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Chinese hacker group behind New York Times attack returns with updated tools

Chinese hacker group behind New York Times attack returns with updated tools

The APT 12 hacker group has updated its malware programs to evade network-level detection, researchers from FireEye said

The Chinese hacker group that broke into the computer network of The New York Times and other high-profile organizations, including defense contractors, has launched new attacks following a few months of inactivity, according to researchers from security vendor FireEye.

The cyberespionage group is known as APT 12 (Advanced Persistent Threat number 12) and is believed to have ties to China's People's Liberation Army (PLA).

APT 12 is back after a period of silence following widespread media coverage in January of The New York Times security breach and reports revealing the group's methods and operations, FireEye researchers said Monday in a blog post.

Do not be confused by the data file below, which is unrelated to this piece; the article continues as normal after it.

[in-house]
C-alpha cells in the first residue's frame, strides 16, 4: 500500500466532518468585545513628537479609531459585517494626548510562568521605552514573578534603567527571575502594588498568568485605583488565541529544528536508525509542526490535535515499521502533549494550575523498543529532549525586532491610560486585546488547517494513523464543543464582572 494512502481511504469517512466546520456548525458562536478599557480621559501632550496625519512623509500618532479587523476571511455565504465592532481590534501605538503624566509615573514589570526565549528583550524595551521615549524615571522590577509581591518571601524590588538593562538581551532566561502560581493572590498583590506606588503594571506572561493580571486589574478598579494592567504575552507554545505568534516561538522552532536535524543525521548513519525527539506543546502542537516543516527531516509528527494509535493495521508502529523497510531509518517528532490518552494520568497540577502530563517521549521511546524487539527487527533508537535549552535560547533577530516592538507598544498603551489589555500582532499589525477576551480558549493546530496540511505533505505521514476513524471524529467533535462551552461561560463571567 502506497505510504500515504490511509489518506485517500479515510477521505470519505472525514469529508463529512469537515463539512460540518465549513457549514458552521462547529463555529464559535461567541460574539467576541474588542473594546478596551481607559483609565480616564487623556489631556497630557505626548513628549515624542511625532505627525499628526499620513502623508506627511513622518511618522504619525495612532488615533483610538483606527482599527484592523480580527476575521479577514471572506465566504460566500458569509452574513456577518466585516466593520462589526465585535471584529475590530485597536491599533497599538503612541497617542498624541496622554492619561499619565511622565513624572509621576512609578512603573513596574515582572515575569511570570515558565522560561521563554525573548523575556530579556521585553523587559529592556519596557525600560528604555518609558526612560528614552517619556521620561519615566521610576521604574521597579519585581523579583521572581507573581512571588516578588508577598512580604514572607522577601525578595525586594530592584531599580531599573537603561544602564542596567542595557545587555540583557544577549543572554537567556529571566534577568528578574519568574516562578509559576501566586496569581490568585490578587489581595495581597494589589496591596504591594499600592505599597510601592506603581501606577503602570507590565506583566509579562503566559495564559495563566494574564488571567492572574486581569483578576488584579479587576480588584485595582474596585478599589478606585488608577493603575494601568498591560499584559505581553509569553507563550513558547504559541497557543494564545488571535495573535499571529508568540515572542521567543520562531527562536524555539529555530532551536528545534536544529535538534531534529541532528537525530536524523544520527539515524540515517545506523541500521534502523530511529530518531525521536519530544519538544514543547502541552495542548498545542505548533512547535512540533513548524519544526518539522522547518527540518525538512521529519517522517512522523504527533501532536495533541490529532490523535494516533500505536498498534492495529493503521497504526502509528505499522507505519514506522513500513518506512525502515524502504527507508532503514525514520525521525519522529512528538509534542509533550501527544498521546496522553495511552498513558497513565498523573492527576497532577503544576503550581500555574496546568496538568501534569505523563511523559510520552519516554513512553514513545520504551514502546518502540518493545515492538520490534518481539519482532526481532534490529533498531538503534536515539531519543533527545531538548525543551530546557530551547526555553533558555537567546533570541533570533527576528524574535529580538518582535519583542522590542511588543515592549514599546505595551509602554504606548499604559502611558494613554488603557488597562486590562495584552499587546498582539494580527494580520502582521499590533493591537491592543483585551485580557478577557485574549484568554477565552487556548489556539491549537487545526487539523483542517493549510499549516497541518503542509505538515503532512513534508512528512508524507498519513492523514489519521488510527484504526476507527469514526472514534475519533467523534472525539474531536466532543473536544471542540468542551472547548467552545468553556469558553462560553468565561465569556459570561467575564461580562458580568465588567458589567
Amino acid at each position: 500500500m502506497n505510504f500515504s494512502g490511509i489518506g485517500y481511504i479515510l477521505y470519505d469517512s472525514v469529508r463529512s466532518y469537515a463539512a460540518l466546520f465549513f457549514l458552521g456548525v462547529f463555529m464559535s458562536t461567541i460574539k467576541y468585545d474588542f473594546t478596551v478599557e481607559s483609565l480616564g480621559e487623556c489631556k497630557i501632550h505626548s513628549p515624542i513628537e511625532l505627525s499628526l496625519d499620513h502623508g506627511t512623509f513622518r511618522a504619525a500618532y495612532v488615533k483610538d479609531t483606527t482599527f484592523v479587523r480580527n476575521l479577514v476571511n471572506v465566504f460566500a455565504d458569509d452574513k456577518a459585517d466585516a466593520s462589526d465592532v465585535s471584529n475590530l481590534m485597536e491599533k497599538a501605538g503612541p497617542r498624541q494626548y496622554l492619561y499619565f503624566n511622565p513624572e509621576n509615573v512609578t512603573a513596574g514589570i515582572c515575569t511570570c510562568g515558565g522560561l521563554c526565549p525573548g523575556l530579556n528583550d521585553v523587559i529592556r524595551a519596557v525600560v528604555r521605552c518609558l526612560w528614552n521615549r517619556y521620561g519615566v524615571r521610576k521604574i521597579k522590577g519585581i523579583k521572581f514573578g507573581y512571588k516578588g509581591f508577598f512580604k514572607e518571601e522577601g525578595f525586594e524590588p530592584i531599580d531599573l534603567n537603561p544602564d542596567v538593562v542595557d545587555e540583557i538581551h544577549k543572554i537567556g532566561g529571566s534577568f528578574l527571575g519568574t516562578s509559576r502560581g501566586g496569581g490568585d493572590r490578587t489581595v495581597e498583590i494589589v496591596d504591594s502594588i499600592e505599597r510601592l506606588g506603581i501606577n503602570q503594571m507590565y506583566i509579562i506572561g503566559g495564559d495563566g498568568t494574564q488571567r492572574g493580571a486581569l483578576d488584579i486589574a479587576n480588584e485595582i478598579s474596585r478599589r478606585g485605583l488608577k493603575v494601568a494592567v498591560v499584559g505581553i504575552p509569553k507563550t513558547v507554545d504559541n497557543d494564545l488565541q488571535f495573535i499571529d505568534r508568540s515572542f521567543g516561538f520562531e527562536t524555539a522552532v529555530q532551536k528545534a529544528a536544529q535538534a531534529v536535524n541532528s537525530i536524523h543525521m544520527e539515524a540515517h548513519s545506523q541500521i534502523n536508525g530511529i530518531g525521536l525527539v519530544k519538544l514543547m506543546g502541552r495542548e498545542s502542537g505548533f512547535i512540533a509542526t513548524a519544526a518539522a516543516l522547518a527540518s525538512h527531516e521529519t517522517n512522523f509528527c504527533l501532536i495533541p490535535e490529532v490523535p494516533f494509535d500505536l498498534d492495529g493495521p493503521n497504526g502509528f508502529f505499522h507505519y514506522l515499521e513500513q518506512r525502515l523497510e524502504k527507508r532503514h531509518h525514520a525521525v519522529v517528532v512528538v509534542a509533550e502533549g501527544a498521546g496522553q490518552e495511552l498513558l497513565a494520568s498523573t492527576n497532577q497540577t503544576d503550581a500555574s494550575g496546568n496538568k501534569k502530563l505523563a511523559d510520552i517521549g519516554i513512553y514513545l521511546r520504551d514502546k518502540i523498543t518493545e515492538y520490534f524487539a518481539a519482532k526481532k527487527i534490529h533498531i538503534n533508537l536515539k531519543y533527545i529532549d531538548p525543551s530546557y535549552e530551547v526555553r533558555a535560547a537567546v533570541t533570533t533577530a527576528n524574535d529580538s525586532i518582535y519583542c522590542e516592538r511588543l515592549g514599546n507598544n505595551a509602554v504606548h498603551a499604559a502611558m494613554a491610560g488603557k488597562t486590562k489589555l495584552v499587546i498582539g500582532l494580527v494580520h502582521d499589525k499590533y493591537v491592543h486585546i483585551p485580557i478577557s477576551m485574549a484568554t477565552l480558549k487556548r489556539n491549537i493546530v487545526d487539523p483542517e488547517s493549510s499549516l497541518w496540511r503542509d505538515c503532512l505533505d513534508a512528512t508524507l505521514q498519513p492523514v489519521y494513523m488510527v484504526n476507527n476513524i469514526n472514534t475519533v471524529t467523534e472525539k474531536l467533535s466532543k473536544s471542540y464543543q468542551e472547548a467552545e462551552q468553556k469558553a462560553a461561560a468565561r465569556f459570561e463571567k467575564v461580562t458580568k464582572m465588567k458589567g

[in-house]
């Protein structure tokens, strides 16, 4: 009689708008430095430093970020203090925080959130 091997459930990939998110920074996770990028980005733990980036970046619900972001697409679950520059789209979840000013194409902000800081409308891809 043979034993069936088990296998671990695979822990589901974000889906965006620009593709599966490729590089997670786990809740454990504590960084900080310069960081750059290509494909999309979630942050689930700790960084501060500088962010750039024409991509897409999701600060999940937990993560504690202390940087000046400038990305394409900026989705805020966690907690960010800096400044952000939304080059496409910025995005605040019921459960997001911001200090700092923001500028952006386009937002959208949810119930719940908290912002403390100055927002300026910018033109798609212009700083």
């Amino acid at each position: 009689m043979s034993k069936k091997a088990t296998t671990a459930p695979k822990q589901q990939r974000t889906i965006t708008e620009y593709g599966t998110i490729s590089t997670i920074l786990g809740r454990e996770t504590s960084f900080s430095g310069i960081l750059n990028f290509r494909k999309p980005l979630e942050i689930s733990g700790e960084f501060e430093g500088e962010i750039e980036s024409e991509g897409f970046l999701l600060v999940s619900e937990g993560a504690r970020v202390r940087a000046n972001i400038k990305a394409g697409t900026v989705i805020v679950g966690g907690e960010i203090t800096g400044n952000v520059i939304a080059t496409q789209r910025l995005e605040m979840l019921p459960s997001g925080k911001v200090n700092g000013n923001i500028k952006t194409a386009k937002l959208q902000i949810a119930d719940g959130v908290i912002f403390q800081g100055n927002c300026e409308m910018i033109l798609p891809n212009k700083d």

"We observed new activity from this group in early May 2013," said Ned Moran, senior malware researcher at FireEye, via email. "We are almost certain that these new attacks were conducted by the same group."

The attacks used new variants of Backdoor.APT.Aumlib and Backdoor.APT.Ixeshe, malware programs previously associated with APT 12, as well as command and control infrastructure attributed to the group, Moran said.

The new Aumlib version was used to target an organization that helps shape international finance and economic policy, while the new Ixeshe variant was used in attacks against entities in Taiwan, according to the FireEye researchers. The targeted organizations were not named.

The APT 12 group made changes to the network communication protocols in its malware tools so that the traffic patterns they generate differ from those of older versions.

This was done in order to evade detection by intrusion detection systems, Moran said. The FireEye blog post includes details about the traffic changes that will help companies create new signatures for their detection tools, he said.

It's possible that there are ongoing attacks using these updated Aumlib and Ixeshe versions, Moran said. "We recommend that companies ensure that their detection tools are able to identify these new variants."


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